We developed the so-called Multi-Loop-Subcompartment (MLS) model for solving some contradictions of the RW/GL-model (Muenkel et al., 1998). Here the chromatin fiber folds into ~120kbp sized loops which again are forming rosettes of in total 1—2 Mbp. These rosettes are interconnected by a piece of chromatin of similar basepair content so that no protein matrix is needed for structural support. Rosettes in the MLS-model correspond to the size of chromosomal interphase band domains. This model leads also to an easy mechanism for decondensation (or condensation) of a chromosome from metaphase: A loop is opened (or formed) at its base (e. g. protein mediated connection). This model also agrees with the metaphase organization as proposed by Pienta and Coffey (1984).


Simulation Methods:

Using Monte Carlo and Brownian Dynamics methods, we simulated various models of human interphase chromosome 15 assuming a flexible polymer chain. To each segment we assigned a harmonic stretching potential and between two segments a harmonic bending potential. To avoid self-crossing of the polymer chain a short ranged excluded volume potential was introduced. Its potential barrier can be changed to facilitate chain disentanglement. In vivo this is mediated by Topoisomerase II. The starting configuration of a chromosome has the approximate form and size of a metaphase chromosome decondensation into interphase resembles the natural process (Fig. 1, above). To decrease computation time we started with polymer segments of 300 nm (~31,000 bp) corresponding to 3300 segments for chromosome 15. Typically ~400,000 Monte Carlo steps are needed to generate enough statistically independent configurations at equilibrium. For comparison with experimental data at small genomic distances the Monte Carlo configurations are taken as starting points for relaxation at higher spatial resolution by Brownian Dynamics methods. The segment length is decreased to 50 nm (~5000 bp), corresponding to 20,000 segments for chromosome 15. 2000 Brownian Dynamics steps are performed until equilibration is reached again (Fig. 1, left and right).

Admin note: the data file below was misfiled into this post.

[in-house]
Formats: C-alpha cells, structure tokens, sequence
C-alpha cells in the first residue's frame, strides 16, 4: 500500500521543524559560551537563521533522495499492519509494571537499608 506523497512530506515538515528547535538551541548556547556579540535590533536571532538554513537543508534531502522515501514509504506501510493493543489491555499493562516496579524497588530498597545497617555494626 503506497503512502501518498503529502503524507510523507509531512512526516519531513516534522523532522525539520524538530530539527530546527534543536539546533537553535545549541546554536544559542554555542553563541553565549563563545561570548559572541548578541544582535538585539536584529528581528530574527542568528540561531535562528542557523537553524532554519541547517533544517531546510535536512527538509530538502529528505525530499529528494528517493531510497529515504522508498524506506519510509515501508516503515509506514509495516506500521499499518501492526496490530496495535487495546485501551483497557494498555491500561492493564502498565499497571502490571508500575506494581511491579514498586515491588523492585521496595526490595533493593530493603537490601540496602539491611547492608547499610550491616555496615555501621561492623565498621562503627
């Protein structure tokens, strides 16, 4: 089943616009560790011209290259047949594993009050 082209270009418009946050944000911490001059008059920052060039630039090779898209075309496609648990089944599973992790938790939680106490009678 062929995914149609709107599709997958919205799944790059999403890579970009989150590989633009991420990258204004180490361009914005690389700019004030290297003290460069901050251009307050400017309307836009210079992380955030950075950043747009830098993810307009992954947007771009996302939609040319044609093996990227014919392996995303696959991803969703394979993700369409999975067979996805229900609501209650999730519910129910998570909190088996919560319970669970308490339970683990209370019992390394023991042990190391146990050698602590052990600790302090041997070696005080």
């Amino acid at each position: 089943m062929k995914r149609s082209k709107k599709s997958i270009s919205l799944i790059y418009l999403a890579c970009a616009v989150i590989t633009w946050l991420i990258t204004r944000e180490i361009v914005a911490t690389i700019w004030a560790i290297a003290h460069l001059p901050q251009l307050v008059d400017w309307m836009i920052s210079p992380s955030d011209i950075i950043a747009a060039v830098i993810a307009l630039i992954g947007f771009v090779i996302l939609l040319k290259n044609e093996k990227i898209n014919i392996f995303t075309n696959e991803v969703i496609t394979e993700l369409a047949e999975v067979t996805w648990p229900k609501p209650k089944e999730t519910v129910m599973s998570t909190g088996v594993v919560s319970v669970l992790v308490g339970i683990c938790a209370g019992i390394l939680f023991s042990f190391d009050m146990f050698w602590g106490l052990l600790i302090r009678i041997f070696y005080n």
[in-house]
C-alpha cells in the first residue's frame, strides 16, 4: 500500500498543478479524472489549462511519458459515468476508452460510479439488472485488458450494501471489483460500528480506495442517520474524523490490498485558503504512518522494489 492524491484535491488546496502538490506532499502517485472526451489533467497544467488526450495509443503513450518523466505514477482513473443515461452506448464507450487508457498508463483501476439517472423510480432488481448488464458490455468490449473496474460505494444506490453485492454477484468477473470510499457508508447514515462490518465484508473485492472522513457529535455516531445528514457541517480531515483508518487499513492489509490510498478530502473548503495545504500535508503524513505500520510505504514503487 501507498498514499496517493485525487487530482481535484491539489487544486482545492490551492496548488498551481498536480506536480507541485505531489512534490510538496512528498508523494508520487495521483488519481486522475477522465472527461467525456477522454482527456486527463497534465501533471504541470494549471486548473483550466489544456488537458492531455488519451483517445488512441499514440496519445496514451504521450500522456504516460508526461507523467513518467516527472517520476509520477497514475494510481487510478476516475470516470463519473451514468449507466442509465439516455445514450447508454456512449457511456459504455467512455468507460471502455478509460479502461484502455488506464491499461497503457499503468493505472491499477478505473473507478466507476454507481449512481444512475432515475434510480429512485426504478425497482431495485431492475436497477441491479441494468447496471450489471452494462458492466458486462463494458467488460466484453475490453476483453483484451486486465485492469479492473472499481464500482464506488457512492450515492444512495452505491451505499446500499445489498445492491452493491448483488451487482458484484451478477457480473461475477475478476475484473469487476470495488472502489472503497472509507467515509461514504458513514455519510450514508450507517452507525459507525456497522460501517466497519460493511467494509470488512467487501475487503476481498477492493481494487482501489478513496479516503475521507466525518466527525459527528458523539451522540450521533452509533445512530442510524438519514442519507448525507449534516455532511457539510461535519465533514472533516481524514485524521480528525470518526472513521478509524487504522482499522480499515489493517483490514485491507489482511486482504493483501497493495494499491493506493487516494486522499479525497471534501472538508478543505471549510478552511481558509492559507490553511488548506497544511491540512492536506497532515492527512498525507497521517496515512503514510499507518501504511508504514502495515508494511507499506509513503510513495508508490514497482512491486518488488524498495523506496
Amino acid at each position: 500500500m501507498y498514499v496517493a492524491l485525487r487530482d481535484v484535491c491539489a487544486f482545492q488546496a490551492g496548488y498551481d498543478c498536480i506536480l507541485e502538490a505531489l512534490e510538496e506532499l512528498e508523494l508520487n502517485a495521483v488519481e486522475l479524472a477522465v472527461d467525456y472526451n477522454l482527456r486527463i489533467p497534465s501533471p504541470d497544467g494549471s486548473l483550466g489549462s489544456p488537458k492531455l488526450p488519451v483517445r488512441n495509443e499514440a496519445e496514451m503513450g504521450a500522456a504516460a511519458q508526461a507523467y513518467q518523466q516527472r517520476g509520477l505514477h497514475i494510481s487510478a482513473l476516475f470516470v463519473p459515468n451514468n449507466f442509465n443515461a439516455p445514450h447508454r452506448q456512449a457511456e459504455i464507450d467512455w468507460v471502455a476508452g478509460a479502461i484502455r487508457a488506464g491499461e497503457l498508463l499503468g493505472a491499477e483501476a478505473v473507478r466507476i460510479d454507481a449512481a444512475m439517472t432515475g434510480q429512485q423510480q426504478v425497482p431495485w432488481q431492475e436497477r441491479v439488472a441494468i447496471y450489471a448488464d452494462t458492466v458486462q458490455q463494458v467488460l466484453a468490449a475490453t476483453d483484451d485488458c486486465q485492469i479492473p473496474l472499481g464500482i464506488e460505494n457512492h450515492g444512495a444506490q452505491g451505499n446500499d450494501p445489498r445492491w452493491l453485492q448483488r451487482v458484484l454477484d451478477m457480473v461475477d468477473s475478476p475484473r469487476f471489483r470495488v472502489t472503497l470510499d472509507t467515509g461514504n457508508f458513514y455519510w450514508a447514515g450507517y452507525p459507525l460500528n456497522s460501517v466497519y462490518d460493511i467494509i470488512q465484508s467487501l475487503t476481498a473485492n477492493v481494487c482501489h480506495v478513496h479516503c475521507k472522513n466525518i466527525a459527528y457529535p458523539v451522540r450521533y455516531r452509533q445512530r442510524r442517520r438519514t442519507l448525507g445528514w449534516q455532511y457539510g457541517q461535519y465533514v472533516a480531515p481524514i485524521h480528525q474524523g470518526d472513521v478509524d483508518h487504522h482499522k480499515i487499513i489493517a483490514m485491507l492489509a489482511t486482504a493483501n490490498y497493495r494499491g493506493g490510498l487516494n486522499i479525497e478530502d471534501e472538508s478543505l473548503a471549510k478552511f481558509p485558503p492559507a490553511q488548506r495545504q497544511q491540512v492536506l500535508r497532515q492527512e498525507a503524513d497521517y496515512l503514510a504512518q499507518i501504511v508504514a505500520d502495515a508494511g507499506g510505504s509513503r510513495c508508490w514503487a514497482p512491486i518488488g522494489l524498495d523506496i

For the simulation of a whole nucleus, 46 of the above mentioned starting configurations are put in a spherical potential representing the nuclear membrane. Depending on the segment length a nucleus consists of 200,000 to 1,200,000 segments (Fig. 5). Because of the large numbers of segments the algorithms had to be parallelized. The simulations presented here took about 9 years of CPU time on a single R6000 processor and were made on an IBM SP2/80 nodes, an IBM SP2/512 nodes, a HP Convex (S-class), and a Cray T3E/512 nodes.

Figure 1. Visualization of chromosome 15 simulations with the Random-Walk/Giant-Loop- (RWGL) Model and the Multi-Loop-Subcompartment- (MLS) model. Consecutive loops or rosettes are painted in red and green; the linker is painted in blue. Above: Starting configuration resembling a metaphase chromosome. Left: The RW/GL - model, 5 Mbp loop size, after ~ 80,000 Monte Carlo and 1000 relaxing Browninan Dynamics steps. Large loops intermingle freely thus forming no distinct features like in the MLS — model. Right: The MLS — model, loop size 126 kbp and linker size 126 kbp, after ~ 50,000 Monte Carlo and 1000 relaxing Brownian Dynamics steps. Here rosettes form subcompartments as separated organizational and dynamic entities.


Experimental Methods: